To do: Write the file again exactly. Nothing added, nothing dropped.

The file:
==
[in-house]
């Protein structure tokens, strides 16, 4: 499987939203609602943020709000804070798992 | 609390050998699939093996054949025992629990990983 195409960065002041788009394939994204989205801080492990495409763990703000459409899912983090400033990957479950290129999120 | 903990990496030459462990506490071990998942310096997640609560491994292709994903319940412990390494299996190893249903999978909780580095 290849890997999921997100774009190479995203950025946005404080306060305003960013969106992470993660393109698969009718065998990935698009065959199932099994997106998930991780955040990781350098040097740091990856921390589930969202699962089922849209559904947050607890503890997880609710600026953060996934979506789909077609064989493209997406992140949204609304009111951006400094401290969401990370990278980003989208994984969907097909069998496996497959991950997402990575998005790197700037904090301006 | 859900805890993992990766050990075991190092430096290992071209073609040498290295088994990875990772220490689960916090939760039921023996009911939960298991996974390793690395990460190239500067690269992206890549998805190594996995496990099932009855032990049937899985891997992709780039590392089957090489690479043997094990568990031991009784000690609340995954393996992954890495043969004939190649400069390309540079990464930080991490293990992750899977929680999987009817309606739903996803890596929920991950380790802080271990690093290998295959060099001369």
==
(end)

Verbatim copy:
[in-house]
């Protein structure tokens, strides 16, 4: 499987939203609602943020709000804070798992 | 609390050998699939093996054949025992629990990983 195409960065002041788009394939994204989205801080492990495409763990703000459409899912983090400033990957479950290129999120 | 903990990496030459462990506490071990998942310096997640609560491994292709994903319940412990390494299996190893249903999978909780580095 290849890997999921997100774009190479995203950025946005404080306060305003960013969106992470993660393109698969009718065998990935698009065959199932099994997106998930991780955040990781350098040097740091990856921390589930969202699962089922849209559904947050607890503890997880609710600026953060996934979506789909077609064989493209997406992140949204609304009111951006400094401290969401990370990278980003989208994984969907097909069998496996497959991950997402990575998005790197700037904090301006 | 859900805890993992990766050990075991190092430096290992071209073609040498290295088994990875990772220490689960916090939760039921023996009911939960298991996974390793690395990460190239500067690269992206890549998805190594996995496990099932009855032990049937899985891997992709780039590392089957090489690479043997094990568990031991009784000690609340995954393996992954890495043969004939190649400069390309540079990464930080991490293990992750899977929680999987009817309606739903996803890596929920991950380790802080271990690093290998295959060099001369």